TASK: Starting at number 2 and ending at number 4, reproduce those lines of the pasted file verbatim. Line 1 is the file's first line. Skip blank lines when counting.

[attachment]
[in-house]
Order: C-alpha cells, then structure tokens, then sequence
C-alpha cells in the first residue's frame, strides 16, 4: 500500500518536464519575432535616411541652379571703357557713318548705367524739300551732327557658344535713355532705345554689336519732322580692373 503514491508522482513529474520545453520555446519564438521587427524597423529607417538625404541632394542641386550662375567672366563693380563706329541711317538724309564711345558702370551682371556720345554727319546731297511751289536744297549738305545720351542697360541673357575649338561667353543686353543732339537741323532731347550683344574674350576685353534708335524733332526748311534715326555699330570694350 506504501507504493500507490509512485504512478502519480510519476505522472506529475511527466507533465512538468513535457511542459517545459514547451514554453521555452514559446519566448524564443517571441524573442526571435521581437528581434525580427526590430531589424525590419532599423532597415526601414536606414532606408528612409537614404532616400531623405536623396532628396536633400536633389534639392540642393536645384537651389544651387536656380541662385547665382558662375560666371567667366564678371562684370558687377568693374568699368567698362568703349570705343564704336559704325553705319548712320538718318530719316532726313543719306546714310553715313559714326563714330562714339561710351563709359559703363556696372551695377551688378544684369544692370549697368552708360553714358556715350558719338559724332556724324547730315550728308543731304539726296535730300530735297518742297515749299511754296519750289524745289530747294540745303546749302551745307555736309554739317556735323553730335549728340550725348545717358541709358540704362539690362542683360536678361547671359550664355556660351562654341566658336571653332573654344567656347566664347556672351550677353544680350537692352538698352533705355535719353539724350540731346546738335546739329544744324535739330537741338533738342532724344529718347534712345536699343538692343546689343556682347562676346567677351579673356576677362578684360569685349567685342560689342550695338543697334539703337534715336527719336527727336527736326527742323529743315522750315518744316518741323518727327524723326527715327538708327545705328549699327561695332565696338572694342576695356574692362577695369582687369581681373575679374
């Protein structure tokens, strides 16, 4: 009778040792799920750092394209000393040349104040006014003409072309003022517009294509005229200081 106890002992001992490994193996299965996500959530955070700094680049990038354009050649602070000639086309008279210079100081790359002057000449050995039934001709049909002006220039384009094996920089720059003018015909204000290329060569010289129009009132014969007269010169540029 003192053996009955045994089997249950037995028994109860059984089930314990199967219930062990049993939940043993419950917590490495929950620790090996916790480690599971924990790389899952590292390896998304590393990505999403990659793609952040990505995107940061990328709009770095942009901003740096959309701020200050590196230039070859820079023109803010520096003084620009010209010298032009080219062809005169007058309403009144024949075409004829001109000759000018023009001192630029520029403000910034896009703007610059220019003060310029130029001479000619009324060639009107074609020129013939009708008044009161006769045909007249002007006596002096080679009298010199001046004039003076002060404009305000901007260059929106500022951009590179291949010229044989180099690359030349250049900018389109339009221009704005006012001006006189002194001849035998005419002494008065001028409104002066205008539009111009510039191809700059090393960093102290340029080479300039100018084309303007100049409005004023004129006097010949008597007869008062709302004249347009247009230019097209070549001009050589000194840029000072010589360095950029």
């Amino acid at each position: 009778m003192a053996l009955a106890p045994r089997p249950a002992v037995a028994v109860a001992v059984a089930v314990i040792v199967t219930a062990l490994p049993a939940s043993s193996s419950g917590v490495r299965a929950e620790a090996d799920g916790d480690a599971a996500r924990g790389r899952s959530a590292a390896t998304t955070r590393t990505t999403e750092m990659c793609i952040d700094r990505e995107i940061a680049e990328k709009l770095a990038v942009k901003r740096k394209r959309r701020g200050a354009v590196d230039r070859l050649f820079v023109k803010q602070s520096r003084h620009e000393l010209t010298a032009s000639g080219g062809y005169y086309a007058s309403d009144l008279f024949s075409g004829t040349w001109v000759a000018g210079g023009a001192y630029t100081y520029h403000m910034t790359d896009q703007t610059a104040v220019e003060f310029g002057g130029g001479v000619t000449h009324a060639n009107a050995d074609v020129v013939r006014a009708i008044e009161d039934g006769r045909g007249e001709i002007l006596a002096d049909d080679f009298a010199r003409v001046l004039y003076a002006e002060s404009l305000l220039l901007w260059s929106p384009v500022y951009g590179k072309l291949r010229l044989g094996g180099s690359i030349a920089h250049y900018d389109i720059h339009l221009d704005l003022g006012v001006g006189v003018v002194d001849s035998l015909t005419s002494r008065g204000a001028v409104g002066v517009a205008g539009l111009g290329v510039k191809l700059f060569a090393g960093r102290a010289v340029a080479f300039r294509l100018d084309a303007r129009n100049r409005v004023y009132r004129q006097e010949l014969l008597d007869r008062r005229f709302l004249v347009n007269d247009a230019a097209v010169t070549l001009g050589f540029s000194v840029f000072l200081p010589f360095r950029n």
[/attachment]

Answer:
Order: C-alpha cells, then structure tokens, then sequence
C-alpha cells in the first residue's frame, strides 16, 4: 500500500518536464519575432535616411541652379571703357557713318548705367524739300551732327557658344535713355532705345554689336519732322580692373 503514491508522482513529474520545453520555446519564438521587427524597423529607417538625404541632394542641386550662375567672366563693380563706329541711317538724309564711345558702370551682371556720345554727319546731297511751289536744297549738305545720351542697360541673357575649338561667353543686353543732339537741323532731347550683344574674350576685353534708335524733332526748311534715326555699330570694350 506504501507504493500507490509512485504512478502519480510519476505522472506529475511527466507533465512538468513535457511542459517545459514547451514554453521555452514559446519566448524564443517571441524573442526571435521581437528581434525580427526590430531589424525590419532599423532597415526601414536606414532606408528612409537614404532616400531623405536623396532628396536633400536633389534639392540642393536645384537651389544651387536656380541662385547665382558662375560666371567667366564678371562684370558687377568693374568699368567698362568703349570705343564704336559704325553705319548712320538718318530719316532726313543719306546714310553715313559714326563714330562714339561710351563709359559703363556696372551695377551688378544684369544692370549697368552708360553714358556715350558719338559724332556724324547730315550728308543731304539726296535730300530735297518742297515749299511754296519750289524745289530747294540745303546749302551745307555736309554739317556735323553730335549728340550725348545717358541709358540704362539690362542683360536678361547671359550664355556660351562654341566658336571653332573654344567656347566664347556672351550677353544680350537692352538698352533705355535719353539724350540731346546738335546739329544744324535739330537741338533738342532724344529718347534712345536699343538692343546689343556682347562676346567677351579673356576677362578684360569685349567685342560689342550695338543697334539703337534715336527719336527727336527736326527742323529743315522750315518744316518741323518727327524723326527715327538708327545705328549699327561695332565696338572694342576695356574692362577695369582687369581681373575679374
């Protein structure tokens, strides 16, 4: 009778040792799920750092394209000393040349104040006014003409072309003022517009294509005229200081 106890002992001992490994193996299965996500959530955070700094680049990038354009050649602070000639086309008279210079100081790359002057000449050995039934001709049909002006220039384009094996920089720059003018015909204000290329060569010289129009009132014969007269010169540029 003192053996009955045994089997249950037995028994109860059984089930314990199967219930062990049993939940043993419950917590490495929950620790090996916790480690599971924990790389899952590292390896998304590393990505999403990659793609952040990505995107940061990328709009770095942009901003740096959309701020200050590196230039070859820079023109803010520096003084620009010209010298032009080219062809005169007058309403009144024949075409004829001109000759000018023009001192630029520029403000910034896009703007610059220019003060310029130029001479000619009324060639009107074609020129013939009708008044009161006769045909007249002007006596002096080679009298010199001046004039003076002060404009305000901007260059929106500022951009590179291949010229044989180099690359030349250049900018389109339009221009704005006012001006006189002194001849035998005419002494008065001028409104002066205008539009111009510039191809700059090393960093102290340029080479300039100018084309303007100049409005004023004129006097010949008597007869008062709302004249347009247009230019097209070549001009050589000194840029000072010589360095950029």